Should Companies Market their CSR?

by Kate_NFG on ‎10-31-2011 5:00 AM, EDT

A debate rages in the CSR community: should companies use their ‘good’ practices and programs in their marketing?


Peter Knight, Director at Context Group, says NO!  You can read his article “Letter from America: Let’s Call a Sale a Sale” in the October Ethical Corporation magazine.  In it, Knight brings Toms Shoes and others to task for conflating marketing and selling to consumers with straight philanthropic activities. 


Tara Greco, Senior Vice President at APCO Worldwide, couldn’t disagree more.  She contributed a rebuttal to Knight’s article on the APCO Worldwide blog SharedPurpose entitled “Marketing Your Company’s Commitment to Shared Value.”  She notes:


“Companies like Tom’s Shoes recognize that a quality product matters most, and then you have to differentiate yourself from your competitors. These days, all stakeholders—consumers, employees, regulators, investors—expect more from companies. They want to know what your company is doing beyond turning a profit and they want to know why you’re investing in those things.”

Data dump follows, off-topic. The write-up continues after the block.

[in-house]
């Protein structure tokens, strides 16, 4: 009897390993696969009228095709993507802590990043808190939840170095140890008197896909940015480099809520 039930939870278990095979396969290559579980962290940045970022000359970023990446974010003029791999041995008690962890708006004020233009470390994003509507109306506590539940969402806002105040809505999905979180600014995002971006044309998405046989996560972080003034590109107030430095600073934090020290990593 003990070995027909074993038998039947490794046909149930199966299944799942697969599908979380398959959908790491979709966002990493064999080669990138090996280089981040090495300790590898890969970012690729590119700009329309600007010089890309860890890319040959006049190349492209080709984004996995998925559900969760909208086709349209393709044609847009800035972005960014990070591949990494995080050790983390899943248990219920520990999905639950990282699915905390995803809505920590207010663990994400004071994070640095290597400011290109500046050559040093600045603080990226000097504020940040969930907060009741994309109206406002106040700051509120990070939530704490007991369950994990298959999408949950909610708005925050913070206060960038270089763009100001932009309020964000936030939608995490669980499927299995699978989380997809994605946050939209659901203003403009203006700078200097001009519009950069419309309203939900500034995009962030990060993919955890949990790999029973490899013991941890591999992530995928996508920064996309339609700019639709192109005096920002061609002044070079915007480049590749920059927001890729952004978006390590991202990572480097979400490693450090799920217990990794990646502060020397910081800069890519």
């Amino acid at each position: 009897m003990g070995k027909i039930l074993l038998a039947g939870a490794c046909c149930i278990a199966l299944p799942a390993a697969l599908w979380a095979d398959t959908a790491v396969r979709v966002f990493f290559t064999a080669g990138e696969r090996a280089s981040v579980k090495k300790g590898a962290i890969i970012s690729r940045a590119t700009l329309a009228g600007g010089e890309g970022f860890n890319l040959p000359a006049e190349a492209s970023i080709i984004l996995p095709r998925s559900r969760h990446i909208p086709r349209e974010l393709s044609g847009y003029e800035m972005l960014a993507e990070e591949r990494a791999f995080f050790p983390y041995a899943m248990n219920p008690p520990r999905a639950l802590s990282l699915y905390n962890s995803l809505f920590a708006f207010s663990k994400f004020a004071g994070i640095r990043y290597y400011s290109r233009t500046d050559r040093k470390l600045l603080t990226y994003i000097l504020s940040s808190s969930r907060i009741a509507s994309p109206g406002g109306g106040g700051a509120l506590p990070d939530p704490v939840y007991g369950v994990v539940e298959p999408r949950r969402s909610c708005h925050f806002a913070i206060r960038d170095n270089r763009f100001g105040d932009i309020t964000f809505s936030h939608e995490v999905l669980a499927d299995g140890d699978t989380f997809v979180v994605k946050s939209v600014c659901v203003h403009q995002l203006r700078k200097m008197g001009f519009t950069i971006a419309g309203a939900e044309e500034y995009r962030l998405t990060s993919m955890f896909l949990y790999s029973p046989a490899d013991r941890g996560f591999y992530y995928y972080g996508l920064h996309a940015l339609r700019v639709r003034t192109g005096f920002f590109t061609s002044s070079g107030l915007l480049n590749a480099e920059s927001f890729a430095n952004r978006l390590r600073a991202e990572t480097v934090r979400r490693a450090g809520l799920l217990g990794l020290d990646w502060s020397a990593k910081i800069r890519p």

I would add the following in support of Greco’s argument: consumers are hungry for more, not less, information on corporate responsibility.  According to Cone, Inc., 90% of Americans want companies to tell them how they support causes.  I don’t think that means they want more press releases and CSR reports.  Consumers, as Greco points out, are less trusting of traditional marketing tactics and now look more holistically at how a company talks about itself.  A 360 degree view of a company’s cause efforts has to include a mix of corporate communications and marketing, but more importantly now, the voice of the consumer.  Through social media and viral channels, consumers keep the pulse of what they deem to be authentic and meaningful cause programs.  If they smell a rat, they are the first to tell you so on your company’s Facebook page, their blog and any other place they have a voice online. 


Just think about the backlash that resulted from the KFC and Komen “Buckets for the Cure” cause partnership.


It’s not a question of whether consumers are confused when cause is incorporated into marketing.  Rather, it’s a question of whether they believe that cause is authentically and sincerely represented in marketing claims.  As with all elements of CSR, honesty and transparency are the best policies.



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Companies for Good shares insights on cause marketing and corporate social responsibility topics to inform your charitable engagement with consumers and employees. Network for Good empowers corporate partners to unleash generosity and advance good causes. The blog celebrates that work and provides expertise and resources to help you do well and do good. Learn more

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